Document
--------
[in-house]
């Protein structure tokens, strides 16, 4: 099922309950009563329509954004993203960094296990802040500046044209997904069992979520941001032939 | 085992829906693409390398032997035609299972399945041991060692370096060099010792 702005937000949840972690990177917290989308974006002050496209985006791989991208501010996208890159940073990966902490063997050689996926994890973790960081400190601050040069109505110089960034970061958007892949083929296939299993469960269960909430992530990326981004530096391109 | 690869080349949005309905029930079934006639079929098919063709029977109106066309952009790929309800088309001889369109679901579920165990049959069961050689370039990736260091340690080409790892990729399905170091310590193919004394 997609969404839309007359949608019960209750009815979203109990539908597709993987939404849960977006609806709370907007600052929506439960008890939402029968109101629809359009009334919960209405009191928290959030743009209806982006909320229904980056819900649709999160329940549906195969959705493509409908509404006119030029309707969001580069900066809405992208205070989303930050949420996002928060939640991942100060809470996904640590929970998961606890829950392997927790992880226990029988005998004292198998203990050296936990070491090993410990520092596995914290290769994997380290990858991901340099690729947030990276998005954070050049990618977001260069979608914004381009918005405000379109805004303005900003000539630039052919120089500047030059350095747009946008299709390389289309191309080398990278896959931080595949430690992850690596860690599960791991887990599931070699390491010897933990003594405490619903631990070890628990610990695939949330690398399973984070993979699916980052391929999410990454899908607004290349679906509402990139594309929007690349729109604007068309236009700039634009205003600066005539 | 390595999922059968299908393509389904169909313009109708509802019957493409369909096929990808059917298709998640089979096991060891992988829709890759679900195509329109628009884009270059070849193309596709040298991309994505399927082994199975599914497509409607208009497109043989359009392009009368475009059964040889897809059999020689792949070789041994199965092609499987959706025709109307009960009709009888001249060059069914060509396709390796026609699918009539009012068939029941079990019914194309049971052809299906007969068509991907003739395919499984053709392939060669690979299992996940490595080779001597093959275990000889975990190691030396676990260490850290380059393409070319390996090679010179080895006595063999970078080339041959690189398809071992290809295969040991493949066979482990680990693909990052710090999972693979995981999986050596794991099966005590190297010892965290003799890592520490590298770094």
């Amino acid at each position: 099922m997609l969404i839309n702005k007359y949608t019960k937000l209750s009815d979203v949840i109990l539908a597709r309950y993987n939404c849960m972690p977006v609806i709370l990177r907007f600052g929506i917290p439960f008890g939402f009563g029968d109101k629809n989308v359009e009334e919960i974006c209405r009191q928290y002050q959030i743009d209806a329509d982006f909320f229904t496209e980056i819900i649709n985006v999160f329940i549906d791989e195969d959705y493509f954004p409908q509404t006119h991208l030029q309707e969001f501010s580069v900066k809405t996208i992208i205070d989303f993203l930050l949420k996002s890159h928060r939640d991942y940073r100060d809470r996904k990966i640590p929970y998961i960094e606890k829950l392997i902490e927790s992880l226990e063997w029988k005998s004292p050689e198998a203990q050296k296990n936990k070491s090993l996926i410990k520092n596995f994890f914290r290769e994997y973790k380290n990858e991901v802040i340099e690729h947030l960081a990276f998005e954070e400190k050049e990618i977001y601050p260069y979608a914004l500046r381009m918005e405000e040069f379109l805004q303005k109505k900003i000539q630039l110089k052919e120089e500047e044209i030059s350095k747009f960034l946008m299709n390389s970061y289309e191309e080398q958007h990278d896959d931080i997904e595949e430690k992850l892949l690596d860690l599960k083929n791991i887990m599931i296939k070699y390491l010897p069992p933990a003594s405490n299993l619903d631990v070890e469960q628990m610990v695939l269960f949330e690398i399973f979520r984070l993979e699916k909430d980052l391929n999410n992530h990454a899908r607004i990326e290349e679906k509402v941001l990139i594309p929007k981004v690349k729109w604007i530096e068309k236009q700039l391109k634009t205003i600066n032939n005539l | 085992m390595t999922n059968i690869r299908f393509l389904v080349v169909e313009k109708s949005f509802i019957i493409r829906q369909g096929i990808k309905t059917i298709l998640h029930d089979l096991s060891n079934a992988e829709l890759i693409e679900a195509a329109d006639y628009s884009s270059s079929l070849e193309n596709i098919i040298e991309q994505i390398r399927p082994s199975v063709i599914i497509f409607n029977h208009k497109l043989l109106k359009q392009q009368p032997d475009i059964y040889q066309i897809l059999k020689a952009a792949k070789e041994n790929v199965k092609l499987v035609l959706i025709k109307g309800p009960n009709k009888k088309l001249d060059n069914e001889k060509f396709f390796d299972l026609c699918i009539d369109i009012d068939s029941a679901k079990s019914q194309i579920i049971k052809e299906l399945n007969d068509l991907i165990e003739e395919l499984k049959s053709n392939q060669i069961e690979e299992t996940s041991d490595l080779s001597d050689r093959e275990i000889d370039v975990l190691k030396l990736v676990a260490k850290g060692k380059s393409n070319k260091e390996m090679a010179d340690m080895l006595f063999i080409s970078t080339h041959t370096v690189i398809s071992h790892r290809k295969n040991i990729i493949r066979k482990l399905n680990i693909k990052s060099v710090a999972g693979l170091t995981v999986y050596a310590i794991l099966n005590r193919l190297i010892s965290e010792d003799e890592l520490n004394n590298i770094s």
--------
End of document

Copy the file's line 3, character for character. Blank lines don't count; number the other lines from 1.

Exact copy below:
């Amino acid at each position: 099922m997609l969404i839309n702005k007359y949608t019960k937000l209750s009815d979203v949840i109990l539908a597709r309950y993987n939404c849960m972690p977006v609806i709370l990177r907007f600052g929506i917290p439960f008890g939402f009563g029968d109101k629809n989308v359009e009334e919960i974006c209405r009191q928290y002050q959030i743009d209806a329509d982006f909320f229904t496209e980056i819900i649709n985006v999160f329940i549906d791989e195969d959705y493509f954004p409908q509404t006119h991208l030029q309707e969001f501010s580069v900066k809405t996208i992208i205070d989303f993203l930050l949420k996002s890159h928060r939640d991942y940073r100060d809470r996904k990966i640590p929970y998961i960094e606890k829950l392997i902490e927790s992880l226990e063997w029988k005998s004292p050689e198998a203990q050296k296990n936990k070491s090993l996926i410990k520092n596995f994890f914290r290769e994997y973790k380290n990858e991901v802040i340099e690729h947030l960081a990276f998005e954070e400190k050049e990618i977001y601050p260069y979608a914004l500046r381009m918005e405000e040069f379109l805004q303005k109505k900003i000539q630039l110089k052919e120089e500047e044209i030059s350095k747009f960034l946008m299709n390389s970061y289309e191309e080398q958007h990278d896959d931080i997904e595949e430690k992850l892949l690596d860690l599960k083929n791991i887990m599931i296939k070699y390491l010897p069992p933990a003594s405490n299993l619903d631990v070890e469960q628990m610990v695939l269960f949330e690398i399973f979520r984070l993979e699916k909430d980052l391929n999410n992530h990454a899908r607004i990326e290349e679906k509402v941001l990139i594309p929007k981004v690349k729109w604007i530096e068309k236009q700039l391109k634009t205003i600066n032939n005539l | 085992m390595t999922n059968i690869r299908f393509l389904v080349v169909e313009k109708s949005f509802i019957i493409r829906q369909g096929i990808k309905t059917i298709l998640h029930d089979l096991s060891n079934a992988e829709l890759i693409e679900a195509a329109d006639y628009s884009s270059s079929l070849e193309n596709i098919i040298e991309q994505i390398r399927p082994s199975v063709i599914i497509f409607n029977h208009k497109l043989l109106k359009q392009q009368p032997d475009i059964y040889q066309i897809l059999k020689a952009a792949k070789e041994n790929v199965k092609l499987v035609l959706i025709k109307g309800p009960n009709k009888k088309l001249d060059n069914e001889k060509f396709f390796d299972l026609c699918i009539d369109i009012d068939s029941a679901k079990s019914q194309i579920i049971k052809e299906l399945n007969d068509l991907i165990e003739e395919l499984k049959s053709n392939q060669i069961e690979e299992t996940s041991d490595l080779s001597d050689r093959e275990i000889d370039v975990l190691k030396l990736v676990a260490k850290g060692k380059s393409n070319k260091e390996m090679a010179d340690m080895l006595f063999i080409s970078t080339h041959t370096v690189i398809s071992h790892r290809k295969n040991i990729i493949r066979k482990l399905n680990i693909k990052s060099v710090a999972g693979l170091t995981v999986y050596a310590i794991l099966n005590r193919l190297i010892s965290e010792d003799e890592l520490n004394n590298i770094s």